Land Use Board members are barred by law from entering into conversations with applicants regarding proposals before them outside of the formal meeting venue. This is called an ex parte contact.
At Monday night’s ZBA meeting Gary Hasbouck responded to the issue of his being seen having drinks with Michael Toohey and Sonny Bonacio immediately following a ZBA meeting where their Moore Hall proposal was before the Board. Mr. Hasbrouck alleged that he just happened to run into Toohey and Bonacio at a bar immediately following the meeting on their application and that he simply said hello and exchanged pleasantries. He said that he never discussed the application with Bonacio and Toohey. He told the rest of the Board and the public that he saw no reason to recuse himself.
Following Hasbouck’s statement, Keith Kaplan, another Board member, made note that he had been at the History Museum fundraiser and ran into Sonny there and chatted with him. He entered into the record that they did not discuss the application. Other members of the Board made similar statements about being at public events and encountering Sonny.
When the meeting was over, Michael Toohey announced that he would be going to a particular bar and advised the members of the Board not to go there. This was meant to be funny and he got laughter from some of the Board members.
These are just more examples of the flagrant contempt displayed by many of the members of our land use boards.
To begin with, it is obviously poor judgment to be seen socializing with an applicant following a meeting where their proposal is being considered. Mr. Hasbouck was seen having a drink with the applicant. It was not a drive by hello. We will never know whether he discussed the application with Mr. Bonacio and Mr. Toohey. We have only his word for it. Bear in mind that early on Mr. Hasbouck had made statements at the meetings that showed he was solidly in Mr. Bonacio’s corner. Most of us would be embarrassed about creating the public appearance of impropriety. It’s too bad he didn’t have the good grace to indicate that he could at least understand why people opposing the project would be disturbed by this.
It is obvious that Hasbouck’s meeting with applicants in a bar is very different from encountering an applicant at a public event. Clearly it would be very difficult to have an inappropriate conversation in a situation such as a public fundraiser where other parties could either overhear you or could easily join the conversation. The “confessions” of the other Board members seemed to be an attempt to denigrate the criticism of Mr. Hasbouck.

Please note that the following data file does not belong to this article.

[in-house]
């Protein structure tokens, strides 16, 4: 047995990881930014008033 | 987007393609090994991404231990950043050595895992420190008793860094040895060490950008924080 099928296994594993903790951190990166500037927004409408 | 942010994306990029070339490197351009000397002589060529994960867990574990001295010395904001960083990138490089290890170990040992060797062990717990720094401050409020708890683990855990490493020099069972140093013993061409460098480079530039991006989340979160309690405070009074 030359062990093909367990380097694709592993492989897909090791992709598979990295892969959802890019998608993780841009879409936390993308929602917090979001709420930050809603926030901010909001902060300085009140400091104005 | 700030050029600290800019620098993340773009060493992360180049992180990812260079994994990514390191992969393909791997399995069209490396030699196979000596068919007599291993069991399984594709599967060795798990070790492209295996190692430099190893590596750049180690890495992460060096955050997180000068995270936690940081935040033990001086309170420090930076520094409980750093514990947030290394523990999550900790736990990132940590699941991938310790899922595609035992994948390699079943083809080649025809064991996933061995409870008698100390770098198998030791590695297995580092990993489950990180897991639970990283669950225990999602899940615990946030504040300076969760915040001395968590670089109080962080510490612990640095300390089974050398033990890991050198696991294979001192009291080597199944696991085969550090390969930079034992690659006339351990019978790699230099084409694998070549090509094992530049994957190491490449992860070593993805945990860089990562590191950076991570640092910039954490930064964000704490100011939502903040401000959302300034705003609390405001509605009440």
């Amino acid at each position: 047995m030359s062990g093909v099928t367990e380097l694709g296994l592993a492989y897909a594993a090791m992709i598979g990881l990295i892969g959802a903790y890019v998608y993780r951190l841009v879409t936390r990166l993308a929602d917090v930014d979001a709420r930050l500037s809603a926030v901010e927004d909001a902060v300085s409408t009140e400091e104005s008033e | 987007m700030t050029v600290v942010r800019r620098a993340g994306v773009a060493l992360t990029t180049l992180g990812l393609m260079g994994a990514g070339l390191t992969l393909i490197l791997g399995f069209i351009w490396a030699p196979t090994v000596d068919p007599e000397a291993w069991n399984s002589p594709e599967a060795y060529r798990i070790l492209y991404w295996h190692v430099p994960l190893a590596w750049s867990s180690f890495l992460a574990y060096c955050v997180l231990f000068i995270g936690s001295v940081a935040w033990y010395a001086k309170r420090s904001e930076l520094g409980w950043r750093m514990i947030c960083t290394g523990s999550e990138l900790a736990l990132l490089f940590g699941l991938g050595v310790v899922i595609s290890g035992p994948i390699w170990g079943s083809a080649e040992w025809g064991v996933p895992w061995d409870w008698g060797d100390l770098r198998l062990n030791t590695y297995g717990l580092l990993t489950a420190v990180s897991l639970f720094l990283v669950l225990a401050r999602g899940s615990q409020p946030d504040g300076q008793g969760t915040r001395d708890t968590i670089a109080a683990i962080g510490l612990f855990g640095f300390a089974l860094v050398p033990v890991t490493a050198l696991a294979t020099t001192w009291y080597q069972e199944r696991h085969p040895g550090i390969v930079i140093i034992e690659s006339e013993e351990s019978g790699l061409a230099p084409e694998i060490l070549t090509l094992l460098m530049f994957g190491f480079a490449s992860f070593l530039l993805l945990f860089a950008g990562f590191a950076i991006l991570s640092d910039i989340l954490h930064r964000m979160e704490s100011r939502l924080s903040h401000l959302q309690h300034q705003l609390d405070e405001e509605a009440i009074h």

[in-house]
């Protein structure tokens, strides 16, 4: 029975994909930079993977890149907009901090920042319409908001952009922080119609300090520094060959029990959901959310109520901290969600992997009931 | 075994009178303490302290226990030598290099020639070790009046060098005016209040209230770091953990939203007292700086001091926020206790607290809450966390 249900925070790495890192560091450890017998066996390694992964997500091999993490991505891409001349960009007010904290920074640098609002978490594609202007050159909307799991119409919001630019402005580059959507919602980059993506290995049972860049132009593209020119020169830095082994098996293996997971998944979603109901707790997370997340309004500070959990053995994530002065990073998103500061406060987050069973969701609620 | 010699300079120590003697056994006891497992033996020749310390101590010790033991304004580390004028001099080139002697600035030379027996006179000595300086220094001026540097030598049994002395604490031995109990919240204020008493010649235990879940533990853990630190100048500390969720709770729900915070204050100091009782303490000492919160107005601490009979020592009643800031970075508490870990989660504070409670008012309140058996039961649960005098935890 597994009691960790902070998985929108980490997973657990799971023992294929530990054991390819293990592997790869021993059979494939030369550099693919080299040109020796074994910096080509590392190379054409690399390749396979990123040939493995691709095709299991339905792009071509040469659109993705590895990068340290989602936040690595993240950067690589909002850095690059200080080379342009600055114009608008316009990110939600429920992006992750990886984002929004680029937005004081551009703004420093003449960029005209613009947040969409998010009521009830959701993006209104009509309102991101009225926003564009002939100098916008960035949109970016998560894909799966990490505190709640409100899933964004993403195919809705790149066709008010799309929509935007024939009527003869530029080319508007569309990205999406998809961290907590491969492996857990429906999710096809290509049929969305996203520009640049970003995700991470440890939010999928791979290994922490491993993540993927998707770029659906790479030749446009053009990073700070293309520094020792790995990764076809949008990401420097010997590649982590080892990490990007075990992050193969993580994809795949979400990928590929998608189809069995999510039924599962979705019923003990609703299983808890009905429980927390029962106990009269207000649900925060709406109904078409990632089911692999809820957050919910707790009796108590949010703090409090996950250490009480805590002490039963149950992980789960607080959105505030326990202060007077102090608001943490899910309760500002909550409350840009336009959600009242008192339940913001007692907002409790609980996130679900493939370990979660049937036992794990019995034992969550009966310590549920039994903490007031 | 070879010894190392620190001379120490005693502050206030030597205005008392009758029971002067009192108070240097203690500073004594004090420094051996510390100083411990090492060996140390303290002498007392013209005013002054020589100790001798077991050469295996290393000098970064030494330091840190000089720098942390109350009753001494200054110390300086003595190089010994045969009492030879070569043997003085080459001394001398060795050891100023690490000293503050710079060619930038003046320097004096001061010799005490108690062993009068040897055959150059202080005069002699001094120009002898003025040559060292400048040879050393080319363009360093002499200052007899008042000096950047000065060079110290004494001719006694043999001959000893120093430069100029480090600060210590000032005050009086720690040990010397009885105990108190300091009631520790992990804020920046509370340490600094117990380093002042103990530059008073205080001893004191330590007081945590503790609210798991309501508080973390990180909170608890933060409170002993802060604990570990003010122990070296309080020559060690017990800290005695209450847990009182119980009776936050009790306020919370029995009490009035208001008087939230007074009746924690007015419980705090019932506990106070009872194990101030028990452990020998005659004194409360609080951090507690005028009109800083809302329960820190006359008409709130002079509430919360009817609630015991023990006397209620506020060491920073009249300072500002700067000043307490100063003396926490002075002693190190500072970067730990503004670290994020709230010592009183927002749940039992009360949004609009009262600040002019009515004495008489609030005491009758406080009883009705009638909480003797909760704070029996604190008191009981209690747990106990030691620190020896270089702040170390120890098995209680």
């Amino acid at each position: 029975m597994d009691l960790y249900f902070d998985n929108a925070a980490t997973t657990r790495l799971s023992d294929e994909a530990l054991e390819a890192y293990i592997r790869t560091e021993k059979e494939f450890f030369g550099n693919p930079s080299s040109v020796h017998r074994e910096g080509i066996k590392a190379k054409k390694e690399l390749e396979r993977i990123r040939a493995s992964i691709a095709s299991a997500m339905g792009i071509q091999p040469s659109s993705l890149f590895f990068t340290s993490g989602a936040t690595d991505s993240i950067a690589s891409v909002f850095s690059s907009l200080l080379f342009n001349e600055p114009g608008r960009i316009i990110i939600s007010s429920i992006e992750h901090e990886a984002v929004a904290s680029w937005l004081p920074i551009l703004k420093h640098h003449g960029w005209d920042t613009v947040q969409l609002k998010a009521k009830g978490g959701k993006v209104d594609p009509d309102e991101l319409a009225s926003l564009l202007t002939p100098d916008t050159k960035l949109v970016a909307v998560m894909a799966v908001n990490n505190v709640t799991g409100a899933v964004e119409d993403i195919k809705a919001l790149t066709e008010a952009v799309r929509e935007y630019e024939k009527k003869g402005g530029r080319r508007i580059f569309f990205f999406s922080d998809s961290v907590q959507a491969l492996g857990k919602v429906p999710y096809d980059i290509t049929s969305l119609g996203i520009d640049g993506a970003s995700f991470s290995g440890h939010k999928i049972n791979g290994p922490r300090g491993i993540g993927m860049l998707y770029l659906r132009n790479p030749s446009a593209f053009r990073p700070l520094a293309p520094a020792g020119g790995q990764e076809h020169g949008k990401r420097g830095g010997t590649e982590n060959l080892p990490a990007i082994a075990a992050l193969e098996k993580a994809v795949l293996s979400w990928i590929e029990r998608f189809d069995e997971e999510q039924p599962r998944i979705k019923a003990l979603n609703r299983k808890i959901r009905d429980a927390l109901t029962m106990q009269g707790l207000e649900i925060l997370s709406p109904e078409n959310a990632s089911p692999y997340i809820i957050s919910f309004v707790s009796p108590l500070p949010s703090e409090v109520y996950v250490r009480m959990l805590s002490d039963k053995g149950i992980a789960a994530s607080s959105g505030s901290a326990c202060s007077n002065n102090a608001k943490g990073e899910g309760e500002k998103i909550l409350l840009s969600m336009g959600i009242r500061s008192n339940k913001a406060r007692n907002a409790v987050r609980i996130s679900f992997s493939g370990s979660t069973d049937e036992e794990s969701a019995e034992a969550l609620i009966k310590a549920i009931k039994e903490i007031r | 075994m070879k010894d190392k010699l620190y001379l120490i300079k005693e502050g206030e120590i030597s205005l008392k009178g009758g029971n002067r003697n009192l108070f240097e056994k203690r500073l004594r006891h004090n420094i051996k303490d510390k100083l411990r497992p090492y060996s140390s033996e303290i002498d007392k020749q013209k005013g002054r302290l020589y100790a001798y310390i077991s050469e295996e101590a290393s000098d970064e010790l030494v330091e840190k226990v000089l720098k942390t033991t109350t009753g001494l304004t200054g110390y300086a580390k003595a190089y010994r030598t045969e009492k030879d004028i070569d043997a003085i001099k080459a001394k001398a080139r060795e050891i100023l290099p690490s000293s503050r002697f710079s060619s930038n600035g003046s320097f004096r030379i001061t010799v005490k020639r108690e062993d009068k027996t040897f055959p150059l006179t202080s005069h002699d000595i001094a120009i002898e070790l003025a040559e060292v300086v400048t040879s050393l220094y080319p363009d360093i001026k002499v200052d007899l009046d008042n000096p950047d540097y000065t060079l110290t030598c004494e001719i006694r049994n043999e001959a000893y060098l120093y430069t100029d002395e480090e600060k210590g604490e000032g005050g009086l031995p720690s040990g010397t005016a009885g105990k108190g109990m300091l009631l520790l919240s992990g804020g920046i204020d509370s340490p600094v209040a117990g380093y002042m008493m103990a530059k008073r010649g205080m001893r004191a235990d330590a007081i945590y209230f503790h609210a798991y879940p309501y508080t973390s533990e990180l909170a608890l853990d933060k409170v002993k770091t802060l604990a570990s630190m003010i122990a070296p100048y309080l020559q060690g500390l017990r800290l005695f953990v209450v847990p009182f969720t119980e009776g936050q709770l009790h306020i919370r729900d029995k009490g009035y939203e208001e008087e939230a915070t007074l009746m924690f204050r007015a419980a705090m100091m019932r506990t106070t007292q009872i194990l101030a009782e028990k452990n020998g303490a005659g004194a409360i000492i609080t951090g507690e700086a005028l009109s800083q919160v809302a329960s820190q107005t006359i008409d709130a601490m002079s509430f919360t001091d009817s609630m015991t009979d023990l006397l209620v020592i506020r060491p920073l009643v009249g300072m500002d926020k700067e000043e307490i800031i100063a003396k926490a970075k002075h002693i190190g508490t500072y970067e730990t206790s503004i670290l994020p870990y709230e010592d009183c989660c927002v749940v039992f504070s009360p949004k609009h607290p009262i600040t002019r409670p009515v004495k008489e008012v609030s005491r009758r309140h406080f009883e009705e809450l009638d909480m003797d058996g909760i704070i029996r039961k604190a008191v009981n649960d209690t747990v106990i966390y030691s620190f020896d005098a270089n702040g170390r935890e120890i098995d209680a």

Mr. Toohey’s “joke” was particularly in bad taste and had a certain silly macho quality.
Along the same lines, a member of the audience attempted to advise the board that there was a problem with the live web feed at Monday night’s meeting. This person had been contacted by text message of the problem. The response by one of the members of the board was to interrupt her and actually shout at her that she could not speak. She persisted and they finally acknowledged her. William Moore, who is chair of the Board, simply dismissed the problem. In a tone reminiscent of “whatever” he said it was being recorded. He meant that people could access it later. One would have expected the chair to halt the meeting momentarily to try to determine if something could be done. When it comes to the public, Mr. Moore just does not do “nice” well. His attempt to limit the lawyer representing the Moore Hall neighbors to a two minute comment after Mr. Toohey had been afforded an open ended amount of time to present his case for the applicant is particularly memorable. Mr. Moore makes his living doing appraisals for the real estate industry.
All of this is just another example of how broken our Land Use Boards are. It is not that there are no fair and gracious members of these Boards. There most certainly are. Unfortunately, though, a majority of our Land Use Boards’ members are representatives of real estate interests who are used to helping their friends out without the irritating habit of community members interfering.